Campaigners say the tradition – often justified for cultural or religious reasons – is underpinned by the desire to control female sexuality. It can cause serious health problems.

Hibo Wardere, a British activist who was cut as a child in Somalia, said both the #MeToo campaign and the global drive to end FGM were about “women having ownership of their bodies”.

Countless women and girls have taken to social media in recent months using the #MeToo hashtag to talk about their experiences of sexual harassment, abuse and rape.

The campaign was sparked last year after a slew of sexual harassment and assault allegations against Hollywood mogul Harvey Weinstein. The scandal has since engulfed many other celebrity figures across various industries.

”FGM is a form of sexual violence – of course it should be part of #MeToo,“ Wardere said. ”Being attacked because of our gender unites us.

“FGM is a way of controlling our sexuality, our bodies, our thoughts,” she added. “It’s a way to make you feel like nothing but a commodity that belongs to a man … That’s what we’re all fighting against.”

Some campaigners said conflating FGM with the sexual abuse highlighted by the #MeToo campaign could wrongly imply there was sexual gratification involved with the ritual.

They said FGM should be seen as child abuse, not sex abuse.

But Hussein said sexual assault was not about gratification.

“It’s about having power over someone,” she said. “When someone does FGM, it’s all about power.”

Continue Reading


Pictured with his wife on Snapchat: inmate stabbed to death inside Wormwood scrubs jail



The family of a prisoner stabbed to death inside Wormwood Scrubs today said: “He should have been safe.”

Khader Ahmed Saleh, 25, was found dead in another inmate’s cell with multiple knife wounds yesterday afternoon. Four inmates have been arrested on suspicion of murder.

The father-of-one was being held ahead of his sentencing next month for drugs offences.

He moved to the UK 13 years ago from Somalia with his mother Amina Dualeh, three older brothers and sister, and lived in Tower Hamlets with his wife Salma Hassan, 20, and their two-year-old son.

Mrs Dualeh, 58, said: “I cannot believe his life has been taken while inside a prison. It is unacceptable. I have lost my son and he is never coming back. Who has the responsibility? I am so sad.”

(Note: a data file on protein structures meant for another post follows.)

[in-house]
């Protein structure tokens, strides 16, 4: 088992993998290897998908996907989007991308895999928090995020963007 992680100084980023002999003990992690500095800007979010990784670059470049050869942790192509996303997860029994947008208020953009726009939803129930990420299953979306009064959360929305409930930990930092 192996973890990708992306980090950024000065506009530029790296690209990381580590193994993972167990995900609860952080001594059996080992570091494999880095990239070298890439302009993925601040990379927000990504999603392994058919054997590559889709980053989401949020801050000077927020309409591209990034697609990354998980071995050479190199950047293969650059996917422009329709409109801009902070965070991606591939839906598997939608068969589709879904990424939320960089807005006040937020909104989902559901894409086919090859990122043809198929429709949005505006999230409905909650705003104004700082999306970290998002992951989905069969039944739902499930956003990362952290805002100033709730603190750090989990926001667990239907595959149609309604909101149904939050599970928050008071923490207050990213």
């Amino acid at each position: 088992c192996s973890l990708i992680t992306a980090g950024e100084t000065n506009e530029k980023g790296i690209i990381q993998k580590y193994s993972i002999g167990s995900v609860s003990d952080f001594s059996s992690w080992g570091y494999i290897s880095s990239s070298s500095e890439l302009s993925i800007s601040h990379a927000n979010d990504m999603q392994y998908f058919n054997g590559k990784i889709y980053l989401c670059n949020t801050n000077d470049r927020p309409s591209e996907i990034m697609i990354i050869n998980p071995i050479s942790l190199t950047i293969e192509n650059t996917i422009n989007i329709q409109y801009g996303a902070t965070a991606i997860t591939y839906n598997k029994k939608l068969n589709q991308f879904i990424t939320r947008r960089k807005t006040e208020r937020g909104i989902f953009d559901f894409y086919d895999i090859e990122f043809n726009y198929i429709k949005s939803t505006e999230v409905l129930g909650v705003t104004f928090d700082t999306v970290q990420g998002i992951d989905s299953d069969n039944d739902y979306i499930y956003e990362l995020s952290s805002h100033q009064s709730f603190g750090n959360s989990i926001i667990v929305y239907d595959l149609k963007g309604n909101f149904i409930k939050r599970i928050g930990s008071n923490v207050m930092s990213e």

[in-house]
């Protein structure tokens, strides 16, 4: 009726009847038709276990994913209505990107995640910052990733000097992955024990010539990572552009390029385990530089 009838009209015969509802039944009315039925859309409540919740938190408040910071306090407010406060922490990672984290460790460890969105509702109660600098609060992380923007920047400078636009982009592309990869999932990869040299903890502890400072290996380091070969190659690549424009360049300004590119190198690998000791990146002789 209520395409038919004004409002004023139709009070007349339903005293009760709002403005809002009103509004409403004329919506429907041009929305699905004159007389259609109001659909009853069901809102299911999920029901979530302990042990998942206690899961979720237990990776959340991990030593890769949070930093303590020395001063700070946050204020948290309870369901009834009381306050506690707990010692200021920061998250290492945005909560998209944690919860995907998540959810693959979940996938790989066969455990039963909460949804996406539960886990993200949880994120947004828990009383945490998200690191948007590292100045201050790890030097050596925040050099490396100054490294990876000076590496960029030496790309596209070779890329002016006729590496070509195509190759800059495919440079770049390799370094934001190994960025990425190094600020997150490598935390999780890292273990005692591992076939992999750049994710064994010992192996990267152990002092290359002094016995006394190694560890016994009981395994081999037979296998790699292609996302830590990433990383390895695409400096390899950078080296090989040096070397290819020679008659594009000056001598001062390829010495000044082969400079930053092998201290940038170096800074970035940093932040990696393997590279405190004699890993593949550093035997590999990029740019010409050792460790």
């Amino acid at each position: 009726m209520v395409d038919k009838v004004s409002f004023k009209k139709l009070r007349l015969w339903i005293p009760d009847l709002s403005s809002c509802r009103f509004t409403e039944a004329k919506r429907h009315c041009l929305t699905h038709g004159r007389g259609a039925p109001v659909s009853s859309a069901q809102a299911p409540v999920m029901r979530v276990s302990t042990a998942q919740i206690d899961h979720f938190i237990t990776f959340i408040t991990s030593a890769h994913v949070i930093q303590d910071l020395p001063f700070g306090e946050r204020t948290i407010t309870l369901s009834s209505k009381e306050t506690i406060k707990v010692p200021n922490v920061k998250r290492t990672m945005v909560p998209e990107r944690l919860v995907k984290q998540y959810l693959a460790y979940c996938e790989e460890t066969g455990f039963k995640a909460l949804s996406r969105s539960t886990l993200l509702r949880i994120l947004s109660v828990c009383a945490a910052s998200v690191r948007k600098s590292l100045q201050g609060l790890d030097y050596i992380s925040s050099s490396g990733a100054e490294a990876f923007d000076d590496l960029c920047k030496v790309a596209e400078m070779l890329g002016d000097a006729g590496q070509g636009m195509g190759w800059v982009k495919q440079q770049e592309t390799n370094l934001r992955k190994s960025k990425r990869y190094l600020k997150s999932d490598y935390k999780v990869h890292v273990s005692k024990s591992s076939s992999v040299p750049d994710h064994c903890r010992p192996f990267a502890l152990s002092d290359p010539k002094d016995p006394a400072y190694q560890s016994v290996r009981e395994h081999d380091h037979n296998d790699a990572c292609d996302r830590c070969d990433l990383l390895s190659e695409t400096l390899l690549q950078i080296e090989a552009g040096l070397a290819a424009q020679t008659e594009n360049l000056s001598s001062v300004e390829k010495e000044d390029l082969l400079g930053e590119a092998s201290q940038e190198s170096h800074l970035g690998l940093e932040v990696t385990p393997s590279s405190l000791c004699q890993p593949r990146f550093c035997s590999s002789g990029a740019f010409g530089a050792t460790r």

Mrs Hassan said: “It is appalling. He should have been safe in the prison. Officers should be held accountable.”

His uncle, Duale Yusuf, a Somali community activist, said Mr Saleh had been targeted by a gang inside the prison.

He said: “This tragedy has touched our hearts and the family are broken. We are devastated. He was a very kind person. A nice, quiet person. This is heartbreaking for the family.”

The family said they are planning to organise a protest outside the jail.

The incident comes a month after an inspection report revealed “high levels of serious violence” and chronic staff shortages at the Category B prison.

Extra security measures were introduced after 90 reported assaults on staff in the previous six months.

A Prison Service spokesman said today: “Our sincere condolences are with the family of Mr Saleh.

“Since the last inspection, HMP Wormwood Scrubs has taken decisive action to reduce violence, conducting a full review of safety and security at the prison.

“The prison has now introduced body-worn cameras, additional CCTV and patrol dogs, and will be recruiting 120 extra officers to further improve safety.

“We are working with the police on their investigation and it would be inappropriate to comment further at this stage.”

A spokesman for the CPS said Mr Saleh was being held on remand while awaiting sentencing at the Old Bailey next month after pleading guilty to two counts of supplying class A drugs.

National figures published last week revealed a 25-year high in violence behind bars, with 28,165 incidents in the 12 months to September.

Three of the 295 deaths in prison custody in 2017 were murders.

In October 2016 HMP Pentonville inmate Jamal Mahmoud, 21, was stabbed to death and two others were injured in an attack at the north London.

Two men aged 21, a 20-year-old and a 23-year-old man, who are all prisoners at the jail, have been arrested on suspicion of murder.

Continue Reading